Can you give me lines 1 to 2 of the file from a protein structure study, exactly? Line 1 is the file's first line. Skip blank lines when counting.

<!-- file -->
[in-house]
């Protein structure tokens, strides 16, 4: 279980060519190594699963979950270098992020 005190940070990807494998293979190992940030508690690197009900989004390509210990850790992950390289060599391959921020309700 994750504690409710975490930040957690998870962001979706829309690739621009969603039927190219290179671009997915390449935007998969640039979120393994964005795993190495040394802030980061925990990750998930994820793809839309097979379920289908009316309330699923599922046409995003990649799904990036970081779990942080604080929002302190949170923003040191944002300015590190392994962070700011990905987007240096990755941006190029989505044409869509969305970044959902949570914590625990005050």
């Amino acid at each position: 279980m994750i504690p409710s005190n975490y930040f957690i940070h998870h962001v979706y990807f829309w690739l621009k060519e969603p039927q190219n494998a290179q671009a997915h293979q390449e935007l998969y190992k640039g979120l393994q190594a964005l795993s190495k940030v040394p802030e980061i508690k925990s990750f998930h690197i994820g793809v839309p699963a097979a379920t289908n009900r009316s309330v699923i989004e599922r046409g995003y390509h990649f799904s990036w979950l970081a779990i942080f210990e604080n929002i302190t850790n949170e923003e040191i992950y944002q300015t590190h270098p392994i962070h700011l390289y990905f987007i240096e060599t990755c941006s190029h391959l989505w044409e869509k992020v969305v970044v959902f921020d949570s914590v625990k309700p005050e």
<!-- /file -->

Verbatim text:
[in-house]
């Protein structure tokens, strides 16, 4: 279980060519190594699963979950270098992020 005190940070990807494998293979190992940030508690690197009900989004390509210990850790992950390289060599391959921020309700 994750504690409710975490930040957690998870962001979706829309690739621009969603039927190219290179671009997915390449935007998969640039979120393994964005795993190495040394802030980061925990990750998930994820793809839309097979379920289908009316309330699923599922046409995003990649799904990036970081779990942080604080929002302190949170923003040191944002300015590190392994962070700011990905987007240096990755941006190029989505044409869509969305970044959902949570914590625990005050």